One thing we were doing is ordering takeout at least once a week. Now we might order take out once a month if that. Our favorite thing to order out is pizza. Ordering enough to feed everyone would cost anywhere from $30 to $50 depending on where we had deliver. Now we make our own pizzas out of tortillas or pita shells. Both make for a great tasting pizza and everyone can make their own pizza. A few minutes in the oven, salad on the side, and you have a nice meal in about 15 minutes. And it costs alot less than delivery even if you do have a coupon and they have this "great deal" going on.

We don't spend a lot on soda like we used to. Save the money and buy yourself a box of 100 tagless teabags for a buck. Make a fresh pitcher of tea every day and it will only cost you about 12 cents for each 2 quart pitcher. Compare that to a bottle of soda, then multiply how many bottles of soda you go through in a day. Huge savings if your family is like mine was. We could go through 4-6 bottles of soda a day depending on how many people were here. At the least that was costing us $30 a week, sometimes as high as $40. I make one gallon of tea a day, every day. That's less than $2 a week! We were drinking nothing but soda, now we drink water more because we get tired of the tea. So it's not only cheaper, it's healthier too. We do still buy soda, but we never buy more than 3 bottles a week anymore.

That's the biggest area that we were spending just way too much on was the groceries. Mainly prepackaged foods that you can really save money just making it yourself. For instance bread. I bake my own instead of paying $1.50 a loaf. While that may seem cheap, with a family my size we were buying three loafs a week at least. That's $20 a month for bread. We were also buying so many other things you can make yourself for much cheaper. Lipton noodles for side dishes, Hamburger Helper, boxed mashed potatoes, Encor and Stouffers meals, pancake mix, boxed cereals, muffins, granola bars, biscuits, rice a roni, macaroni and cheese ... just to name a few. I buy NONE of this stuff now.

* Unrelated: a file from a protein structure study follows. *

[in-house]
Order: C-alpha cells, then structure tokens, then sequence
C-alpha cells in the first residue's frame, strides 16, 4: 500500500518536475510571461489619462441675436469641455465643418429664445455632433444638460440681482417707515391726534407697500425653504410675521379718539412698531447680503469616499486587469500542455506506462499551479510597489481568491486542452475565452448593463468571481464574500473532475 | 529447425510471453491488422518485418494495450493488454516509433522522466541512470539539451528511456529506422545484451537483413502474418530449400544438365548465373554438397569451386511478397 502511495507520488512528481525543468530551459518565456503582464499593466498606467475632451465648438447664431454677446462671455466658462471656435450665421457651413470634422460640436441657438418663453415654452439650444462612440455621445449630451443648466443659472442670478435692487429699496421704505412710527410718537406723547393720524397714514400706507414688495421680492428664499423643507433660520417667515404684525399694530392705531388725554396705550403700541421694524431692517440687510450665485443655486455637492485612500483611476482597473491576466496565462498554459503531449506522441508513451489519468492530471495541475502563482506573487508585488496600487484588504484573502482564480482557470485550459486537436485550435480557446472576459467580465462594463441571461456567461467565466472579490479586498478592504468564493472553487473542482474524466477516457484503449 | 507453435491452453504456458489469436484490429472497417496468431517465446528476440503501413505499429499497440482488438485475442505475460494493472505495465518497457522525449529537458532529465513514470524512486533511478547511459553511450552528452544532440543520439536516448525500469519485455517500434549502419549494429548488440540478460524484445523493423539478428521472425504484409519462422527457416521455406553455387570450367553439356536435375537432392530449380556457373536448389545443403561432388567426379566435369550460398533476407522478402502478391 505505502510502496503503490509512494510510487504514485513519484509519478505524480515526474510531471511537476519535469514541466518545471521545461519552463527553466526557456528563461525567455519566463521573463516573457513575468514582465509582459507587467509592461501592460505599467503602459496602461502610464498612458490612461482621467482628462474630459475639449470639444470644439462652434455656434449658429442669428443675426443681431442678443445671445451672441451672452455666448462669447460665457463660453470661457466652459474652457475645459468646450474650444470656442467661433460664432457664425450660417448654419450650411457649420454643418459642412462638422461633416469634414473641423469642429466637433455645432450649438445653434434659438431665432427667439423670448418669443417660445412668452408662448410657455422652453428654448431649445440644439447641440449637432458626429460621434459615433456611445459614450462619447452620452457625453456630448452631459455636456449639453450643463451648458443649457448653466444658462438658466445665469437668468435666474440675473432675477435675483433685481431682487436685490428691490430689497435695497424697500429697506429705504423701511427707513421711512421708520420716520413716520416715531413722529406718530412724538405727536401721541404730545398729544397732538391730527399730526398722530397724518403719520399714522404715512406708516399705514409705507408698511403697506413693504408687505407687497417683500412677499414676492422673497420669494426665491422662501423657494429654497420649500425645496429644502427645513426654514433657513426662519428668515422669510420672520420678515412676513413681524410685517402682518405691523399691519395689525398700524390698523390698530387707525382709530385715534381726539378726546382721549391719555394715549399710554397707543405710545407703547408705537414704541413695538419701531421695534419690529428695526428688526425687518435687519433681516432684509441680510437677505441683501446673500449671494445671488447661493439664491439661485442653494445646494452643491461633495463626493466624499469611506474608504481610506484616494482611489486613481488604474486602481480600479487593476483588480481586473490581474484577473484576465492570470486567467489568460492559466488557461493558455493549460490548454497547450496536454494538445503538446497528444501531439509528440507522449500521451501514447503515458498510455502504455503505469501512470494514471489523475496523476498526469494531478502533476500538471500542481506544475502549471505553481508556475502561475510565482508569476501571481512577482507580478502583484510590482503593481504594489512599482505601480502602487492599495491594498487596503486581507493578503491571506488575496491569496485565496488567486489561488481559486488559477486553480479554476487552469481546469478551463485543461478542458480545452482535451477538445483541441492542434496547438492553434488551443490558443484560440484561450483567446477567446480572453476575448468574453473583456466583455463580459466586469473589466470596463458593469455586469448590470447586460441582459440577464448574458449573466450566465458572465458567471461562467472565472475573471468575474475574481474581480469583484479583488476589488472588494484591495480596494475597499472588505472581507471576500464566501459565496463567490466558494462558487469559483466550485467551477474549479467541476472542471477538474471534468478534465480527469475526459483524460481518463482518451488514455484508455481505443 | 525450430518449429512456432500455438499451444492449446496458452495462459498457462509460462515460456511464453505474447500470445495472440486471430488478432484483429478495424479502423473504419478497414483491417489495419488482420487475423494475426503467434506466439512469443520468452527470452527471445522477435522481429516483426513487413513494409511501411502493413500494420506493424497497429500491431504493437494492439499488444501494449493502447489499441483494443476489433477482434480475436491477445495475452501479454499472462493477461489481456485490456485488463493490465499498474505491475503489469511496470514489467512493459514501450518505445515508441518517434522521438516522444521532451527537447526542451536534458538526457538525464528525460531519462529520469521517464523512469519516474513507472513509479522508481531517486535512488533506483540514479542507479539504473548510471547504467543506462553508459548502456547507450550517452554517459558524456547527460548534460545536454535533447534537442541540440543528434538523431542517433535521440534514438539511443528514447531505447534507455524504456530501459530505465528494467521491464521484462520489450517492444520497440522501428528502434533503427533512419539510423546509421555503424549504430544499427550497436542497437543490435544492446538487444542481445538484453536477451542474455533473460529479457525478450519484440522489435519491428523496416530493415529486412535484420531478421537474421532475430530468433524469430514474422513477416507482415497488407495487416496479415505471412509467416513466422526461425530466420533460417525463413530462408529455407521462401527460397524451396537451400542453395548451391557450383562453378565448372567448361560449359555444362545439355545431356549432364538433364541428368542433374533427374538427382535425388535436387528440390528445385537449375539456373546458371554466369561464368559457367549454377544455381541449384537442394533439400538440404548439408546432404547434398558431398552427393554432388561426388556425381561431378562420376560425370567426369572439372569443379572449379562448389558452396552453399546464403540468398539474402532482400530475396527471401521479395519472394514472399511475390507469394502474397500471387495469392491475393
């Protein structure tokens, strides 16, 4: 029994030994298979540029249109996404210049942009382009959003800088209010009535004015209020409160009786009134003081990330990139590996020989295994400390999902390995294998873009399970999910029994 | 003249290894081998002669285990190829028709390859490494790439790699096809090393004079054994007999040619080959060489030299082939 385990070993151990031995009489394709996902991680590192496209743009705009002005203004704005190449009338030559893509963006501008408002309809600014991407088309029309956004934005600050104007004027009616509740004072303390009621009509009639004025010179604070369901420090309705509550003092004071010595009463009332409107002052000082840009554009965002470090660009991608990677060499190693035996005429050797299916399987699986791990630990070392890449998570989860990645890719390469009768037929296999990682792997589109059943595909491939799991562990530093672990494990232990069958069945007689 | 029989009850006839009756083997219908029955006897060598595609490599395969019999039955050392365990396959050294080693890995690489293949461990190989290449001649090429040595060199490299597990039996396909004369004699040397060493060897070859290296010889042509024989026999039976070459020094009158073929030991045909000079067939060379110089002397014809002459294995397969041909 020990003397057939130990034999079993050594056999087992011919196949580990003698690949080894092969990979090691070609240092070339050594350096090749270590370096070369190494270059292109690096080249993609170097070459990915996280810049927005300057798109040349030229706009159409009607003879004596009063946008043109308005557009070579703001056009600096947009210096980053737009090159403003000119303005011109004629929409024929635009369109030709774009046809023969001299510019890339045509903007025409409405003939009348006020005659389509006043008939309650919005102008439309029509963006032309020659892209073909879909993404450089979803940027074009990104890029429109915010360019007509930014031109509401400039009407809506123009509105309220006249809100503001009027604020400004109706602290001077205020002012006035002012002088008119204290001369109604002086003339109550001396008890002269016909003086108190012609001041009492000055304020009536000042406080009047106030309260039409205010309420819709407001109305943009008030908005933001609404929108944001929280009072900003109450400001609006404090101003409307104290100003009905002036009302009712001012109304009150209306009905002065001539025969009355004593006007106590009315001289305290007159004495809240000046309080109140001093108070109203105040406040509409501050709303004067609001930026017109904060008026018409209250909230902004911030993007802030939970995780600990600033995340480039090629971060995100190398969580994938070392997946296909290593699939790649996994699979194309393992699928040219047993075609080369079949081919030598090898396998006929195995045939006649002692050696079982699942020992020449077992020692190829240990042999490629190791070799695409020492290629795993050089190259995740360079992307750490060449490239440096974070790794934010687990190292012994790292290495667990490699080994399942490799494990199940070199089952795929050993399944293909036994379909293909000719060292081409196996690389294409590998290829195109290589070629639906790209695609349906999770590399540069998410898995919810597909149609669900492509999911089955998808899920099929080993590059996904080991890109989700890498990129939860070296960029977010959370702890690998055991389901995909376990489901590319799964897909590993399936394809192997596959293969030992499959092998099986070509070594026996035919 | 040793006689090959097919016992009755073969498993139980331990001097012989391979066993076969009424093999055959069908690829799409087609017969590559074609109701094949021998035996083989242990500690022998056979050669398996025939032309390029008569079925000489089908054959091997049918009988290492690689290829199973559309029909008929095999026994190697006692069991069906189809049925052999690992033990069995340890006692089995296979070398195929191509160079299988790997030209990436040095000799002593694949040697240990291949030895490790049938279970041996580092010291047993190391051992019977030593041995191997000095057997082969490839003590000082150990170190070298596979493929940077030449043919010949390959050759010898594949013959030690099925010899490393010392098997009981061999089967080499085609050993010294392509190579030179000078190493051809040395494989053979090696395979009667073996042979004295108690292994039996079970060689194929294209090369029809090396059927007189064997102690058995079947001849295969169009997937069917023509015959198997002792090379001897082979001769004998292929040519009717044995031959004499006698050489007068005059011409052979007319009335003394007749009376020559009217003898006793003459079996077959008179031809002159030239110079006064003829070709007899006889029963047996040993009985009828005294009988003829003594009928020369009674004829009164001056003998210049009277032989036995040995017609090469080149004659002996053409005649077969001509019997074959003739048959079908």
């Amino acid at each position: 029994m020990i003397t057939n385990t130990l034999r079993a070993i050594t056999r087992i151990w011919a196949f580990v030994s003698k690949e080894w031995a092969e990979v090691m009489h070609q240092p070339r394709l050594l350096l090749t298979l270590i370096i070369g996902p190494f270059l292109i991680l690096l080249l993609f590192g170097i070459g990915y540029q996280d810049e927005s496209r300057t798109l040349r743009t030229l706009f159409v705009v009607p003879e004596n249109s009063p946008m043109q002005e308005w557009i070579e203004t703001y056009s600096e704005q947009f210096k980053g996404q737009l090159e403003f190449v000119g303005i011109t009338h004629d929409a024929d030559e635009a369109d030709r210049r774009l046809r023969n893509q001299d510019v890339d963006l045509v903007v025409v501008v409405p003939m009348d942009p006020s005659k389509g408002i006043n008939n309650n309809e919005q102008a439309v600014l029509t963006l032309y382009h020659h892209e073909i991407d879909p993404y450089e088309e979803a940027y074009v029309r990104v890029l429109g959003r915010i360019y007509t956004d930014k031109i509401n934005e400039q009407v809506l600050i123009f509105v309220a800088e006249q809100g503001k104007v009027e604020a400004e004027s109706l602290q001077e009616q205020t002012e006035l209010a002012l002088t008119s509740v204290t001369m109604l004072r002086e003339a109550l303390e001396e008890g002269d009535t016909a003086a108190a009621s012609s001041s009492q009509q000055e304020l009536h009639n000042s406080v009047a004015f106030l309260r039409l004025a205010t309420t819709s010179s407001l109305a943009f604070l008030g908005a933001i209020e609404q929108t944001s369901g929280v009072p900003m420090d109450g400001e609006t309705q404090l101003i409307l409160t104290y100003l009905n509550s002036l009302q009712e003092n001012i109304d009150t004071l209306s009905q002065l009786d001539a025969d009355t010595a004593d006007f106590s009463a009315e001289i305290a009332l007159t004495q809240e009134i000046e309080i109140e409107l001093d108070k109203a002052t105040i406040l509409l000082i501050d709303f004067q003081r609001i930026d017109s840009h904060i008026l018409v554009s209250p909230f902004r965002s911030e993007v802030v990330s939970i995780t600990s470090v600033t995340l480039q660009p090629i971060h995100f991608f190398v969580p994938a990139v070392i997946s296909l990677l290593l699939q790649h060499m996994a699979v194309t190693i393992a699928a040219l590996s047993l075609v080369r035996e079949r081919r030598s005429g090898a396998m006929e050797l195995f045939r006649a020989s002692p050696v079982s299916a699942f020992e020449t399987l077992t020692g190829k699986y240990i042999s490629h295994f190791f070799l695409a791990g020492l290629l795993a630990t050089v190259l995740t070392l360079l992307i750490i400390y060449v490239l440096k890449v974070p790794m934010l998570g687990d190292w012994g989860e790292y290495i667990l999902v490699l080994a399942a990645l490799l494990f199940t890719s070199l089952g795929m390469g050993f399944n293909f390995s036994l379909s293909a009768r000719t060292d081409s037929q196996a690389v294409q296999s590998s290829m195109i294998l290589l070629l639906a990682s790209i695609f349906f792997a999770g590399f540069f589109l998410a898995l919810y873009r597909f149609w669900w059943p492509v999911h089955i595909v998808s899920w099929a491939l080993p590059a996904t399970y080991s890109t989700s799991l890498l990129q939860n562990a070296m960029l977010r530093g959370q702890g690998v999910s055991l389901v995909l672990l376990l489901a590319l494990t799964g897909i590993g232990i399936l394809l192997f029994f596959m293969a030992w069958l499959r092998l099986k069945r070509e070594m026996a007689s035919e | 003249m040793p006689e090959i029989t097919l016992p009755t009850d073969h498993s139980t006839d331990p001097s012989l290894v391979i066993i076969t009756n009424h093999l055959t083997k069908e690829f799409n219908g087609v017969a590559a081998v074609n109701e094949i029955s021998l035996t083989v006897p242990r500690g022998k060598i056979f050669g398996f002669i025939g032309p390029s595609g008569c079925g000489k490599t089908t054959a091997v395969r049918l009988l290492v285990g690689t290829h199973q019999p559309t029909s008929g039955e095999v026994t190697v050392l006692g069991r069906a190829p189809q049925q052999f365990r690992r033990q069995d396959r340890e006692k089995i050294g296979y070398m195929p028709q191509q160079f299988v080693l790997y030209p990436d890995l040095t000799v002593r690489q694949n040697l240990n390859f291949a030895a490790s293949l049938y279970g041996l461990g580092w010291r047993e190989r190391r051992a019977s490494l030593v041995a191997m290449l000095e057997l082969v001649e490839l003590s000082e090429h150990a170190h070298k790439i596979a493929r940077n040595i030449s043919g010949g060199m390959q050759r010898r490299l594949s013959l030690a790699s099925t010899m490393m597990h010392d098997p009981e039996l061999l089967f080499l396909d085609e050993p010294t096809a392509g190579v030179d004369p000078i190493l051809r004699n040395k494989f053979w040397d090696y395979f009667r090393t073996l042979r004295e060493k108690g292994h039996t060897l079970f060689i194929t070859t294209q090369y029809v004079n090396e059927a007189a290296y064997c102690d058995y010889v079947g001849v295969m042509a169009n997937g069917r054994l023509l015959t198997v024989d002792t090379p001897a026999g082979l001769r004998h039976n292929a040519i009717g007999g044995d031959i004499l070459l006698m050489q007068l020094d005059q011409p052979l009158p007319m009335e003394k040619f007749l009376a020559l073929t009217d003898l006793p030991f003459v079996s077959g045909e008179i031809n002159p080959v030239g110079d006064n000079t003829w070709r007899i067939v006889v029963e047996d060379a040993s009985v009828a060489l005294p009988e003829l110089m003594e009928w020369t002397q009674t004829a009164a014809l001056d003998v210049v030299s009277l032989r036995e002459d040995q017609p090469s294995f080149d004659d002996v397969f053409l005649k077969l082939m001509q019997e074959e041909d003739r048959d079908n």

And this entry is getting to be long. So I may have to make another entry to finish this up. I'll post the rest tomorrow.

Have a good night!


  1. Jenna, so glad things are not as tight this year and your hubby has been back to work for a while!! all of these are great tips!! we're doing store brands more than name brands and finding what we can handle with them and what we don't like with store brands (soups that my hubby likes to eat; the store brands aren't as tasty as Campbells) but for the most part we have gone a lot store brands

    I agree with you to shop at thrift stores or second hand stores; I know one thing my mom never skimped on and we were on a very tight budget growing up was shoes; she always got us good shoes; we might have only had one pair but they were good ones; I find myself still doing that these days; might look for them on sale, but I try to get a good sturdy name brand shoe (mainly tennis shoes)

    again great tips; hope you share more!


  2. These are such great tips Jenna...thanks for sharing them! We have started buying a lot of off brand products too, they are so much cheaper...especially health & beauty products.

    Pooh Hugs,

  3. You had some great tips! I love shopping at General dollar. They have such great prices.

  4. Hi Jenna, I feel like I just read my own life! This year has been better for us, like you, but I remember those days all too well, just over a year ago now. We even bought powdered milk instead of regular. I hope things keep looking up for both of us.

  5. Hi Jenna
    Iam so glad to find your blog!! we to have been thought the same thing and it feels so much better to be on the winning side lol But you do learn a valuable lesson about saving? Iam praying for you and your Family! Blessings Kat:)

  6. Hi Jenna, nice to meet you :>) Thank you for sharing what I know was a difficult period of your life, and all the great thrifty tips, it is inspiring me to share too! Have a great weekend. maire

  7. ((((((((((HUGSTYOU))))))))))))))))Theese are all great ideas.

  8. you should write a book on how to save on grocery bill, i really mean it, i'd buy a copy. have a wonderful new year. ((hugs))

  9. Wow, these are the very nice collection. Can you please upload more designs?
    Chicken Coops NZ